By: Miranda Wickham
Public opinion polls can be an important indicator of the public’s support of certain political parties and candidates as well as proposed political changes. In light of the upcoming elections in Turkey, I will explore opinion polls taken before the April 2017 referendum, polls taken in December 2017/January 2018, and more recent polls taken in March and April, 2018. Altogether the polls suggest that in the past year, Turkish public opinion has varied over time with a significant portion of voters being undecided. As for the upcoming election, the polls are inconclusive, but suggest that the electorate is split as it was in referendum. Thus, the result of the election is not necessarily a given and the opposition may have a chance to be successful in the upcoming election.
On April 16, 2017, the Turkish people voted in a referendum that would increase the power of Turkey’s president by transforming Turkey’s government from a parliamentary to a presidential system. In Turkey’s parliamentary system, established by the 1982 constitution but amended several times since, the prime minster is the head of government, while the president plays more of a ceremonial role. Furthermore, the president must not be associated with a political party.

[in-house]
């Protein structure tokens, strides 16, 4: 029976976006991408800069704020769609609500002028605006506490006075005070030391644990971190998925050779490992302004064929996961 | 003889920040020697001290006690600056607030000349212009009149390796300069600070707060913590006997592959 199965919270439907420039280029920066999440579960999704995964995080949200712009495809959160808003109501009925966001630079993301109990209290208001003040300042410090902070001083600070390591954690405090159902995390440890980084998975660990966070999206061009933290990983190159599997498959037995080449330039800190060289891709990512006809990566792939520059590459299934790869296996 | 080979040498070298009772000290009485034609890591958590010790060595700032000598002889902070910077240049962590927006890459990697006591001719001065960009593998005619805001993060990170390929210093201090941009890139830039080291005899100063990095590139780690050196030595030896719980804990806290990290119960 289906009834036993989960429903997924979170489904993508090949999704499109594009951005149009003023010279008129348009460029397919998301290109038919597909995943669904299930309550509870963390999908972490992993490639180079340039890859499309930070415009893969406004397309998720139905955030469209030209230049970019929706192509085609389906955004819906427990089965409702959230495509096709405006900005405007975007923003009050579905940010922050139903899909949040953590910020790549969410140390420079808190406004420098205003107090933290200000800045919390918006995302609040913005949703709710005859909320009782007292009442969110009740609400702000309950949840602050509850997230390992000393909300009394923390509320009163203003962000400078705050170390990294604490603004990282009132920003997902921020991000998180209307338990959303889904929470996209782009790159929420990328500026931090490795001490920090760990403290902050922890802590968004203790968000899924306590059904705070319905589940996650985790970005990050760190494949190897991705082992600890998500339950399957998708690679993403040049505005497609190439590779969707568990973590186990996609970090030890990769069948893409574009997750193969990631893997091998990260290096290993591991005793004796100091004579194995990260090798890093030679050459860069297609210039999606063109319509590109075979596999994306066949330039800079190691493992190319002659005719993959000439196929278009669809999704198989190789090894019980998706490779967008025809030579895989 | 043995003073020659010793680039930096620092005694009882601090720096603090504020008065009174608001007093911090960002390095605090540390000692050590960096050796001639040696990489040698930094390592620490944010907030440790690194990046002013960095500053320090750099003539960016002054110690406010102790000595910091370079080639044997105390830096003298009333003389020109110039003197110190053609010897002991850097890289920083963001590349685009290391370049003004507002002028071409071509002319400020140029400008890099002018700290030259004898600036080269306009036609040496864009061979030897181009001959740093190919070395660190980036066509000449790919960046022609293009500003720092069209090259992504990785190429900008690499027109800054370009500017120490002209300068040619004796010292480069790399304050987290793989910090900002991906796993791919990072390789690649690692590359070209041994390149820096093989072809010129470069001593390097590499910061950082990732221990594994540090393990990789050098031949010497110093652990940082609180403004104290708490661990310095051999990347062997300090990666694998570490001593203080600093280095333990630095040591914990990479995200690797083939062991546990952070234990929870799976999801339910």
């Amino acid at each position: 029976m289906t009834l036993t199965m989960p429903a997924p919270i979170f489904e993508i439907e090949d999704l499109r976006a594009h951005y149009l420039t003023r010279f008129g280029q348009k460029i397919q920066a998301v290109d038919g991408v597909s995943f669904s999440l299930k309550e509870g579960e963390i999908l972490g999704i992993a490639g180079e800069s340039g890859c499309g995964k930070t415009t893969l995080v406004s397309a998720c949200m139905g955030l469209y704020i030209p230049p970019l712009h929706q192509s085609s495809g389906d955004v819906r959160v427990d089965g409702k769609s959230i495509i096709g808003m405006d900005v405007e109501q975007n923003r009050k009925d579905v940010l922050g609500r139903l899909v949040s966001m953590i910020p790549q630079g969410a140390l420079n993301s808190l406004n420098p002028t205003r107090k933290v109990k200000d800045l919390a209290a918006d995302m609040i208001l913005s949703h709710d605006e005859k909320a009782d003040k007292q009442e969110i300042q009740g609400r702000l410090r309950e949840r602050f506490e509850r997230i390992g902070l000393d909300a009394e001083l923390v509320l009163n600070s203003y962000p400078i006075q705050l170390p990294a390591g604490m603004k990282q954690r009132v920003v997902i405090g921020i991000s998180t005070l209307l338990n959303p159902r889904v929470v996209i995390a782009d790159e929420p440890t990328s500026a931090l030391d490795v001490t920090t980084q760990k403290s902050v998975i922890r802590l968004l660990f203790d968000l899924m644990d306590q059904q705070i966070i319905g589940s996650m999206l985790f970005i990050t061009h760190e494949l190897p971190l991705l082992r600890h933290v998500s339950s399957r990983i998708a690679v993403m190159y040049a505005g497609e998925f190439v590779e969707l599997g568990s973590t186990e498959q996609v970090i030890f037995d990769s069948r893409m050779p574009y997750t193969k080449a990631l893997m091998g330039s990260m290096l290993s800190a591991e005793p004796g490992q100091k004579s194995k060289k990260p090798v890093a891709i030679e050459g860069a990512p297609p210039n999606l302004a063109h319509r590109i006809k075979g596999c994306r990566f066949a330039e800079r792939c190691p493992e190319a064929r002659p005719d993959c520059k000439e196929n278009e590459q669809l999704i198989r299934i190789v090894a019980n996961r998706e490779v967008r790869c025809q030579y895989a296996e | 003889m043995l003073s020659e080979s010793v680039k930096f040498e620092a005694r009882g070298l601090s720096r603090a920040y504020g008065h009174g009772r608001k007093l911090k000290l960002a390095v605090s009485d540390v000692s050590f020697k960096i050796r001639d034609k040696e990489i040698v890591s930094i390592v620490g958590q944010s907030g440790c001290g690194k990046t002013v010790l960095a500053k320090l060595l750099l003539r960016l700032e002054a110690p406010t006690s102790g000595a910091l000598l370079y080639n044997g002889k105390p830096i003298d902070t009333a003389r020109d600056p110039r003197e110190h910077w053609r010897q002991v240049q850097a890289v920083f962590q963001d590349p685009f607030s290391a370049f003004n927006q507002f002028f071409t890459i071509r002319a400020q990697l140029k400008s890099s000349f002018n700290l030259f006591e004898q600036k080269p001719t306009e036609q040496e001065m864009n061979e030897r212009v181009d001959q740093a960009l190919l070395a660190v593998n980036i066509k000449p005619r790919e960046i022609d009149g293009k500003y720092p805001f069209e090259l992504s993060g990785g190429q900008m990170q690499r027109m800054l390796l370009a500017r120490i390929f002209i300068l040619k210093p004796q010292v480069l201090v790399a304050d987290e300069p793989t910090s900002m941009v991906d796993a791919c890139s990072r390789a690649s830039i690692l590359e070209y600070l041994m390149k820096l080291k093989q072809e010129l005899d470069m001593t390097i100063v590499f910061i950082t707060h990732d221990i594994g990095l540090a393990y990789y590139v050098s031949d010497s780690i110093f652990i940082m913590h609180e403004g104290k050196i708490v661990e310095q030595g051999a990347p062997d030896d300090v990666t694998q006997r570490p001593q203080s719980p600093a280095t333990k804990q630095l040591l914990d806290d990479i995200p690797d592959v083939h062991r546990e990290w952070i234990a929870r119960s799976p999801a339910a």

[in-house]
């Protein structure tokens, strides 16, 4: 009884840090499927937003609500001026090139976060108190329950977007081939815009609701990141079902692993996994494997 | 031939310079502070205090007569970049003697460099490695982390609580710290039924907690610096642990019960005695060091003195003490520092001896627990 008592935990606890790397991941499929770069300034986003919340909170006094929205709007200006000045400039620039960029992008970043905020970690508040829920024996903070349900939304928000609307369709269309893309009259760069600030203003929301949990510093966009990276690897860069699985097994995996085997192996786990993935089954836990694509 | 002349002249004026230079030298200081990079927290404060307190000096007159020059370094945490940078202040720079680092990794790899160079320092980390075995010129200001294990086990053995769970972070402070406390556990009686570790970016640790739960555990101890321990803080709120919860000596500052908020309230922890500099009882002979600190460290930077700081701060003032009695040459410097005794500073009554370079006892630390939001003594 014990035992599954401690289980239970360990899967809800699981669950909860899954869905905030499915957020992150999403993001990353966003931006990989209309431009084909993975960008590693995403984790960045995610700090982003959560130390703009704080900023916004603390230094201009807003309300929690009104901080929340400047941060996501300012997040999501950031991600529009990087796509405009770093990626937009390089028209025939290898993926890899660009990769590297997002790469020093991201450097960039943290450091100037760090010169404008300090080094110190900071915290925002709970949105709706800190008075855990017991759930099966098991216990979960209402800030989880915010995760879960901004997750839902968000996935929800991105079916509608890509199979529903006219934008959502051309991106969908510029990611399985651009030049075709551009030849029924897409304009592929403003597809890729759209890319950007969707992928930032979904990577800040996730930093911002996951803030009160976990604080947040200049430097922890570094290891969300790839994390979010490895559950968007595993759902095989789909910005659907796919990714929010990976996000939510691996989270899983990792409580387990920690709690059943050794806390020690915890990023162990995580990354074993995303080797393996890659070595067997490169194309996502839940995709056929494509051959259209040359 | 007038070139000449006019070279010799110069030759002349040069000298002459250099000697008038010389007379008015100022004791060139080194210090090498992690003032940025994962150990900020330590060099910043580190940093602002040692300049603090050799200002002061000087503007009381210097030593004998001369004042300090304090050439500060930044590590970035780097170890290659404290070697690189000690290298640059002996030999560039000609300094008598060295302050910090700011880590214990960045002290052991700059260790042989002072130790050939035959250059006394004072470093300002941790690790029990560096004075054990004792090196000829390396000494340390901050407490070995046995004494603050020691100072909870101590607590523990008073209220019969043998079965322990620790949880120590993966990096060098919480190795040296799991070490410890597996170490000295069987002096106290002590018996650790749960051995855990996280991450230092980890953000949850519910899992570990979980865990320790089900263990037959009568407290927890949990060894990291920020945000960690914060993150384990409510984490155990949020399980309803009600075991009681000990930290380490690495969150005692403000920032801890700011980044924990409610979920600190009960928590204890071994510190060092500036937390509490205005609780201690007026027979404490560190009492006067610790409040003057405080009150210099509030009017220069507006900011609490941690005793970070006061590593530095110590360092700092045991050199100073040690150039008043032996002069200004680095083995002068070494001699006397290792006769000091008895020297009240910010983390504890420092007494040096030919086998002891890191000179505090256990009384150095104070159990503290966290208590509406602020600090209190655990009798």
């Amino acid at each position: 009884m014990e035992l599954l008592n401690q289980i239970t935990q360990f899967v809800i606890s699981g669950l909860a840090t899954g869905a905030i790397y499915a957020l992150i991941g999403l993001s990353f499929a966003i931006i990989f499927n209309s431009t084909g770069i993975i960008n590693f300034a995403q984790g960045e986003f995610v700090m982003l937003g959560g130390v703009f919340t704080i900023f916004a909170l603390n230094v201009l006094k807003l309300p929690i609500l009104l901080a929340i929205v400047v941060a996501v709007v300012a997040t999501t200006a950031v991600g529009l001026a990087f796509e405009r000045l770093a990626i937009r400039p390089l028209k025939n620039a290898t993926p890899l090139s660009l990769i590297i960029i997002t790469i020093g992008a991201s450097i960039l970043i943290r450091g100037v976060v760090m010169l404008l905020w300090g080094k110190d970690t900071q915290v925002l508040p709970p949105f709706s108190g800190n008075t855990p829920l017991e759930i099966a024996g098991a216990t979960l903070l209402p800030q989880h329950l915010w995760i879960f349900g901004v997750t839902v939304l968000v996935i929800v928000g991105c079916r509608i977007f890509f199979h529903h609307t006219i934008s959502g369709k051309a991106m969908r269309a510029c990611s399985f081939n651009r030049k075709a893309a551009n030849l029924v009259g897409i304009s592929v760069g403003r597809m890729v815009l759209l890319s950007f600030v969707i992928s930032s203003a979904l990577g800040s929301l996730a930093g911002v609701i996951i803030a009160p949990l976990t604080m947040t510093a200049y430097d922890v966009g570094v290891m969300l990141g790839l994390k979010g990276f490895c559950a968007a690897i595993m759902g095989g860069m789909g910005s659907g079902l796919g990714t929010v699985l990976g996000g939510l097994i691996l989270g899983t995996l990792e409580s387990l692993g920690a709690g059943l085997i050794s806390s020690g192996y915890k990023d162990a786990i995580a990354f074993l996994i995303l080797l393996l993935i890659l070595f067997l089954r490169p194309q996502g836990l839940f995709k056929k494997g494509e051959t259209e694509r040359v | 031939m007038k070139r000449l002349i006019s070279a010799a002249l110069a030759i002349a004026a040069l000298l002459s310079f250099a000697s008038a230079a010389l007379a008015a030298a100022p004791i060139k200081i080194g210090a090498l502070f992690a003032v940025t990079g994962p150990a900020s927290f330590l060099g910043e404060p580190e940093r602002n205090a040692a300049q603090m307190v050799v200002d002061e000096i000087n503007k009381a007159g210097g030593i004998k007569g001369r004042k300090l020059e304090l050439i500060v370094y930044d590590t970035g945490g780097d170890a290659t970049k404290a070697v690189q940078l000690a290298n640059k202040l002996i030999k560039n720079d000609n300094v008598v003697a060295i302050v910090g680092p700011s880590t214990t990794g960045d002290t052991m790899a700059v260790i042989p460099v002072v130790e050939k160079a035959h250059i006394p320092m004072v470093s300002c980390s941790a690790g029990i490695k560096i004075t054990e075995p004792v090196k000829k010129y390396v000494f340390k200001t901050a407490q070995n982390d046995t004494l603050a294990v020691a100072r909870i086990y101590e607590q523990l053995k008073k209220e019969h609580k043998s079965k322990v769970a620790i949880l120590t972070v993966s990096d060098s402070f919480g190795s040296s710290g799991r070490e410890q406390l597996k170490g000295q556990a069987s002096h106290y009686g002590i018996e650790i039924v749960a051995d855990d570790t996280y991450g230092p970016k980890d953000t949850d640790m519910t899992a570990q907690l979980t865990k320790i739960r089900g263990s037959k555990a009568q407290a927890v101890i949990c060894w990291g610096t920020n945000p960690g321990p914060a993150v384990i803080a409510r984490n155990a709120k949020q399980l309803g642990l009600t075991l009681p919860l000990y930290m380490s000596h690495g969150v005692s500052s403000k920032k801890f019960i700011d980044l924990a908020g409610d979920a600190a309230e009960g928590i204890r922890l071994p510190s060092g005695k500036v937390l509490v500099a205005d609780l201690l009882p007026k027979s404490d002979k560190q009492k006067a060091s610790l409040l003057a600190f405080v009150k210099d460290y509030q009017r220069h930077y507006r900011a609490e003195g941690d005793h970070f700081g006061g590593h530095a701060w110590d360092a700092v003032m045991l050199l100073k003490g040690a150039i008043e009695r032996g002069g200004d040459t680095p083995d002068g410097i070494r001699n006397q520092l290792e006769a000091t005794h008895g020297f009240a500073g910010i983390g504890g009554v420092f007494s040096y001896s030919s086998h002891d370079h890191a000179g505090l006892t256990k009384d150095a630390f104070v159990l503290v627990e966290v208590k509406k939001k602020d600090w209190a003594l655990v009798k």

However, the April 2017 referendum was meant to change this system, mainly by making the president head of government and also letting the president be a member of a political party, while abolishing the position of prime minster. Other notable changes include establishing the office of vice president, increasing the number of presidential appointees, the re-structuring of the constitutional court, and the abolition of the military courts. On April 16, 2017, the “yes” vote for the constitutional changes won narrowly with 51.4% of the vote. The changes will be fully implemented when the next presidential and general elections are held. Although elections were originally set for November 3, 2019, the Turkish government recently announced that snap elections will be held on June 24, 2018.